Space was a matter of major concern in the landscapes of the twenties, but its character was determined by the manner in which stationary objects were perceived. Animation of the space was still an aim, but the methods used to attain it were often the opposite of those used in the paintings just discussed. Instead of relations worked out from one focal point, a more natural vision which perceives near objects in relation to far objects was the basis. This was not a return to the abrupt shifts in the angle of vision of the paintings of 1900 and 1906; rather the aim was to create a continuous effect of space, which occasionally also recalls that of Van Gogh.
The Landscape with a Starry Sky of 1923 is the view from the porch of his house at Ekely. The railings of the steps and the shadow are large in scale as if seen very close, a demarcation of the immediate foreground which serves to project the eye into space. From this the movement goes back through a series of expanding arcs to the final distance of the horizon beyond the lights.
The strong and somber accents in the foreground and the pale blue and green winter sky create a dramatic mood that is very characteristic of Munch. This quality, and perhaps a remark of Munch's, has supplied a literary title. The landscape is sometimes called 'John Gabriel Borkman' because the wood in the painting suggests the setting of the last act of Ibsen's play, the snowy hillside with the wood where Borkman died.
In paintings in the twenties, where the stress is on the exploitation of sensations of color and texture as at no earlier time, associations with specific ideas still persist. There is a series of paintings of a model in the nude in different poses done in the middle of the decade where the canvases have titles of the times of day. There is almost nothing in the way they are painted to justify this, although there is evidence that they were intended to be seen together. Munch's habits of thought invited titles for pictures and it is said that he welcomed suggestions from his friends.
In paintings of nudes Munch, with a few possible exceptions in his work before 1907, never is interested in painting externals as if a nude were simply another motive on the same level as other things that the eye sees. To a greater or a less degree the emphasis is on the emotions of the subject. The Nude of 1926 is the extreme case where the inner sensitivity of the woman is stressed. This quality has invoked a title, The Gothic Girl, which, incidentally, is also attached to other females painted at this time. At the other end of the scale is the Model on the Sofa, rich in the painting of color and reflected lights where the physical and the external dominate, but where the revelation of a mood peculiarly feminine is not entirely lacking.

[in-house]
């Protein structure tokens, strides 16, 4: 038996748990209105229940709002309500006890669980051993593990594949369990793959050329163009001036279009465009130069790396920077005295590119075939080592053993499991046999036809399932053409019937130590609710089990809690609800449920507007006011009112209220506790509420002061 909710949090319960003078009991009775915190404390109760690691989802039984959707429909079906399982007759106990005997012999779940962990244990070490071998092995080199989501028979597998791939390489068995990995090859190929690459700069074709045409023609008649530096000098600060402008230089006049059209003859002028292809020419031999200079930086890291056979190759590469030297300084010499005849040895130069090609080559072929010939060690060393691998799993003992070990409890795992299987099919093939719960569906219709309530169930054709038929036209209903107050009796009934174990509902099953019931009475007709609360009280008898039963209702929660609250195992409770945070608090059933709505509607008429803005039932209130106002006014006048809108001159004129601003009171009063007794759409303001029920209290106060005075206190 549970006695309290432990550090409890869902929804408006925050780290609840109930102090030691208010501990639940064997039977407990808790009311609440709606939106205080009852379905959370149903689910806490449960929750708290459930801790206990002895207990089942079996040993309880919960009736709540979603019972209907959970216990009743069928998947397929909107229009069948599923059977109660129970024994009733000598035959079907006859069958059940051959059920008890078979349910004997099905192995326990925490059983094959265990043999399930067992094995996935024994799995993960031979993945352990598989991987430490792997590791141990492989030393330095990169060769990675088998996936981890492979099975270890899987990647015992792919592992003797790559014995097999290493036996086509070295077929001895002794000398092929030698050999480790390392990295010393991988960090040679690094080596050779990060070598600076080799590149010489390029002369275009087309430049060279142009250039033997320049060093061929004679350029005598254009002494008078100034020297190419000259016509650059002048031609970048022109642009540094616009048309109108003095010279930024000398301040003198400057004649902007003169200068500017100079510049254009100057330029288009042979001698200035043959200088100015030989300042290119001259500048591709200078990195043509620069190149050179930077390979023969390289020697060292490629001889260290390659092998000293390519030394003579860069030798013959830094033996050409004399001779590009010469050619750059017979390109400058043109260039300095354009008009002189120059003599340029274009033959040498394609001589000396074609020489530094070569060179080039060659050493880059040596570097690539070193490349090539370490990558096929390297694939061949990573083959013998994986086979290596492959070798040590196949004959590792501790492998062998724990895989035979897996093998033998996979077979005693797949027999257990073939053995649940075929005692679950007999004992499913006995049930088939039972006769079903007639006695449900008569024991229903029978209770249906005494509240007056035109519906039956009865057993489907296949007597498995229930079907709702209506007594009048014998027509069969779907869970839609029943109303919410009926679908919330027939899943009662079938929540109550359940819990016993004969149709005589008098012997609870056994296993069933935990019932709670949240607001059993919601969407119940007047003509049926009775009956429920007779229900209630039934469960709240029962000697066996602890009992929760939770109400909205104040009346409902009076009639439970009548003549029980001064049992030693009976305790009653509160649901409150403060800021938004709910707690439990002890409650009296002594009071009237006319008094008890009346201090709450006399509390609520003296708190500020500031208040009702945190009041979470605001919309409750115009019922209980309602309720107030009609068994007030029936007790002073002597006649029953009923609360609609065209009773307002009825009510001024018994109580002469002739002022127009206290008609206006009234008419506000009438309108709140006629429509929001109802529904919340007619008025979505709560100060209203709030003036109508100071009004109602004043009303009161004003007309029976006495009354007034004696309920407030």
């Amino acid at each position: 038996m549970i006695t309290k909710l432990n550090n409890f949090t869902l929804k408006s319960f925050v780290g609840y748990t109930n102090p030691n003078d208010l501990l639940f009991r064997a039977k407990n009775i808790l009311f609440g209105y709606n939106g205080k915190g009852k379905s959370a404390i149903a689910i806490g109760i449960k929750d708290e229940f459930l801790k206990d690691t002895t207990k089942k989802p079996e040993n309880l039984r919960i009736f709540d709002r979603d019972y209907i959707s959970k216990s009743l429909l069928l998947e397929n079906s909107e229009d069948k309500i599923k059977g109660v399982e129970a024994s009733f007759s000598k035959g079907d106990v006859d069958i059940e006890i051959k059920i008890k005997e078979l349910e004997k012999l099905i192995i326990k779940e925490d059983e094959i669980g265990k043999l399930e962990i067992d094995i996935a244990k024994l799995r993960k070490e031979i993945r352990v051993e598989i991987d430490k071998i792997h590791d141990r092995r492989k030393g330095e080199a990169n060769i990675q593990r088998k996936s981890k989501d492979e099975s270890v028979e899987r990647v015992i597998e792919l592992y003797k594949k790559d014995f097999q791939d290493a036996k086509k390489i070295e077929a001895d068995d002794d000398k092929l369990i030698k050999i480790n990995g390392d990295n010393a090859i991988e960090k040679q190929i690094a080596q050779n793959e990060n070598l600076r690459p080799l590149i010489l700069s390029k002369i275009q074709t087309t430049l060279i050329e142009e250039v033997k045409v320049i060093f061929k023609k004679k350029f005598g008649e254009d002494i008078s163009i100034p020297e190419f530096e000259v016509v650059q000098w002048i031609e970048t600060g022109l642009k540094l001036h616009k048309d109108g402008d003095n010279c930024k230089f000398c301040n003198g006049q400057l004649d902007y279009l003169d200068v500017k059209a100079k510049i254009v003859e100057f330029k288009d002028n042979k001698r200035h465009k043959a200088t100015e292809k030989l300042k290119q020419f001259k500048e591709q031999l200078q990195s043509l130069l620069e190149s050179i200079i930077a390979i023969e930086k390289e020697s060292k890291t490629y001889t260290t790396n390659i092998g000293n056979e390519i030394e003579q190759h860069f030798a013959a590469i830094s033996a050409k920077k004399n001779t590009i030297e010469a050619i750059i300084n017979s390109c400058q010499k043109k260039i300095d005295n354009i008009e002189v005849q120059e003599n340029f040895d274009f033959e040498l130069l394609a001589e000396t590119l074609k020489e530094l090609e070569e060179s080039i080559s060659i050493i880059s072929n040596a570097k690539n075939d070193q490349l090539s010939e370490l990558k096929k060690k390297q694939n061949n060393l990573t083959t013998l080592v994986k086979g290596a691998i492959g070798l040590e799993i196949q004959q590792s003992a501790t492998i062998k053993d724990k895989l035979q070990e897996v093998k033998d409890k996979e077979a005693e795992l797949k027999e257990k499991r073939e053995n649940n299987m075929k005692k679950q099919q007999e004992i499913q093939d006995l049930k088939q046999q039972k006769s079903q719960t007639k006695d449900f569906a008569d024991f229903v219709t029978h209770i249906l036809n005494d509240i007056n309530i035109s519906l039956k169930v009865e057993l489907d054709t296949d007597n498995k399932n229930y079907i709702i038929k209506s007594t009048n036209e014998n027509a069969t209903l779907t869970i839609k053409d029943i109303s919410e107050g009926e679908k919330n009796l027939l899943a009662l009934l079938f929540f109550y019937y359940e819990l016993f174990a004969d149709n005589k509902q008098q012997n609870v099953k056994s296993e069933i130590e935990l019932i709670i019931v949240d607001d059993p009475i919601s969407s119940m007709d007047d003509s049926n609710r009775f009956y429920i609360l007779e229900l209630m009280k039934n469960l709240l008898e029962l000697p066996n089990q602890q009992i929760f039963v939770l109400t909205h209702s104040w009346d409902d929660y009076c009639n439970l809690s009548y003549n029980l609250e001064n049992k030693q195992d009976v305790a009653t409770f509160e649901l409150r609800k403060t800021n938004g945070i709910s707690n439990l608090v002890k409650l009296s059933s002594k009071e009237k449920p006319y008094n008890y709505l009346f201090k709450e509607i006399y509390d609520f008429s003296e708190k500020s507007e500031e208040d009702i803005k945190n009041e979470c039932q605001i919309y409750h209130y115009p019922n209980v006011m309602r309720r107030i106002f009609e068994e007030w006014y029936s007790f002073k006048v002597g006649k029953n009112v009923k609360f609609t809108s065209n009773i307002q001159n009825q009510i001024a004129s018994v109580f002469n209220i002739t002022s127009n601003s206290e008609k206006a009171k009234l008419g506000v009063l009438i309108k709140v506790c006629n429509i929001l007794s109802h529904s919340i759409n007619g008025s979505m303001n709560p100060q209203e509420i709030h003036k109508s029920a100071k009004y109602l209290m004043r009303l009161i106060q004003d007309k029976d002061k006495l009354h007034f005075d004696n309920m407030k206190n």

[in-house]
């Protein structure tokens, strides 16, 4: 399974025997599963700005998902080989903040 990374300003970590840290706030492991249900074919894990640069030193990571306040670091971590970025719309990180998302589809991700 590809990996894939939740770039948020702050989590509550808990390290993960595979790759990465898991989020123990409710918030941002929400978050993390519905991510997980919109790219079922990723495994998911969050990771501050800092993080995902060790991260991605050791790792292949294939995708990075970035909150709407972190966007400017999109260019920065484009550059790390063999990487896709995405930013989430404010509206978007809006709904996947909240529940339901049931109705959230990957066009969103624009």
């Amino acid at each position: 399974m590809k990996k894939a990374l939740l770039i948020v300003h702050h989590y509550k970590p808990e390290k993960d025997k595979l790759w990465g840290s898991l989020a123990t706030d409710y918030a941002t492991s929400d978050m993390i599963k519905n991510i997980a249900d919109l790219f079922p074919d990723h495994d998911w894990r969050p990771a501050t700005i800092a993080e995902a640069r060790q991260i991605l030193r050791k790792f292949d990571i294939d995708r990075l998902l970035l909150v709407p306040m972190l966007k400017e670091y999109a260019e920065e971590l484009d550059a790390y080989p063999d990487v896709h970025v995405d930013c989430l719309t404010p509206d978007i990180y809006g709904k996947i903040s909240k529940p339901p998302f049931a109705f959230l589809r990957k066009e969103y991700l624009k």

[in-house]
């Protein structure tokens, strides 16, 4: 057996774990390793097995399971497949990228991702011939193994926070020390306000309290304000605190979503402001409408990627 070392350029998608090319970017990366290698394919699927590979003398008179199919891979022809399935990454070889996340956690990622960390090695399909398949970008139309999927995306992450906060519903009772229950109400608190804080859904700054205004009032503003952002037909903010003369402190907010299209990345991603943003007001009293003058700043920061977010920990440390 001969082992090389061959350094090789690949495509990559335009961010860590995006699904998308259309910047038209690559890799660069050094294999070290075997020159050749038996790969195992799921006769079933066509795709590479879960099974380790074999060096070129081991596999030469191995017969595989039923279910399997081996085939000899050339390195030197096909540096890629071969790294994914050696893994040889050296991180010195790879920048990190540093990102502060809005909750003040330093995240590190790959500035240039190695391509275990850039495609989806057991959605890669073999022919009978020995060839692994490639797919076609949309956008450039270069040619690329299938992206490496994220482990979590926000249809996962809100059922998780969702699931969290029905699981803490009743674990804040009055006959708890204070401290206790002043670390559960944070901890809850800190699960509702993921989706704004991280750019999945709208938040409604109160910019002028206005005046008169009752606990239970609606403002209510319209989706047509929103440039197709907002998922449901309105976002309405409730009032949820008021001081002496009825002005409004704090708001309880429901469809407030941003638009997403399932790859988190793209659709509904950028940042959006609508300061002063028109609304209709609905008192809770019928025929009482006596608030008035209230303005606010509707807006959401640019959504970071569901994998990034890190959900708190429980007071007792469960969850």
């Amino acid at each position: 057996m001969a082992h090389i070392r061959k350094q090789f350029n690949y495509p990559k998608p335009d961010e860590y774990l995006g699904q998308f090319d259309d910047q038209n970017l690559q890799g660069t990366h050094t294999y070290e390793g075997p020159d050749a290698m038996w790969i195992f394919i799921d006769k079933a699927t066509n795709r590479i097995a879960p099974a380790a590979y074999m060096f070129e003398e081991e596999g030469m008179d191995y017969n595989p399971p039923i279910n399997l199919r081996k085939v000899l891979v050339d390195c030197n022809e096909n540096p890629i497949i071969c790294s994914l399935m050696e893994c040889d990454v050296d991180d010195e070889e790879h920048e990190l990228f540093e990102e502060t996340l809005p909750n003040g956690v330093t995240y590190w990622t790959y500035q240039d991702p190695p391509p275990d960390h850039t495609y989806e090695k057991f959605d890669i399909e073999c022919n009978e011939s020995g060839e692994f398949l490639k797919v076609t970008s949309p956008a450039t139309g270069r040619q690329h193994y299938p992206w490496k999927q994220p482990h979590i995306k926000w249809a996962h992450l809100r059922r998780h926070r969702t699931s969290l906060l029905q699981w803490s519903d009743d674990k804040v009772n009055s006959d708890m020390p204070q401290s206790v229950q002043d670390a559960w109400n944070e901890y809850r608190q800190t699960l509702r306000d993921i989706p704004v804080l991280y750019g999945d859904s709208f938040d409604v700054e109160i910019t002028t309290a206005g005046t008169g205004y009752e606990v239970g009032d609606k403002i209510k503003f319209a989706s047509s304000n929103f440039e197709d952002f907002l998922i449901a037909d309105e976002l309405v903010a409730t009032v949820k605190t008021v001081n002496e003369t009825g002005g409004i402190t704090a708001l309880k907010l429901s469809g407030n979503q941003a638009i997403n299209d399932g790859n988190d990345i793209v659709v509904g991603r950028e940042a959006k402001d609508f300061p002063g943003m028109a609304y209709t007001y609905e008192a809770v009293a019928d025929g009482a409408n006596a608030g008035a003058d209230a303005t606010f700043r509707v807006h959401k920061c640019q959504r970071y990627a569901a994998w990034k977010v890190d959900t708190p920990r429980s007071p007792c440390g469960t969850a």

The Nude by the Armchair, painted in the last year of the decade, is the final and richest stage of the interest in sensuous effects of color and light. The bowed head gives the hint of the self-consciousness of a girl, which insures that the spectator feels her existence as a living and feeling being. Indeed the theme of the painting is the relation of the living flesh of the model to the room and its inanimate objects, a motive which was begun in the nudes of 1907 in which the model likewise has her head bowed.
The delicate play of reflected lights on the nude body--from cool to warm tones above and the reverse below the waist where the influence of the reds of the chair is felt--is opposed to the more definite tones of the objects and the room itself. The drama is in the sensations themselves and the composition is contrived to bring it out. The nude fills the canvas from top to bottom and is turned slightly, so that as the eye explores the space of the picture it moves from the surface of her body to the richly colored chair and into the space beyond.
Edvard Munch, Impressionism, Edvard Munch Biography, Munch Paintings, Munch Drawings, The Scream, Ash 1894, Bathing Man, Mermaid on the Shore, The Murderer, Separation, The Dance of Life, Madeban Auf Dem Pier, Jealousy, Young Girl on a Jetty, The Girls on the Pier, Four Girls on a Bridge, The Kiss, Girl with Red Hair, Lady From the Sea, Madonna 1895, Portrait of Madame Cézanne, Summer Night at the Beach, Girl on a Bridge, Summer Night at Asgarstrand, Vampire, White and Red, Madonna 1894, Bathing Man, The Sun, Moonlight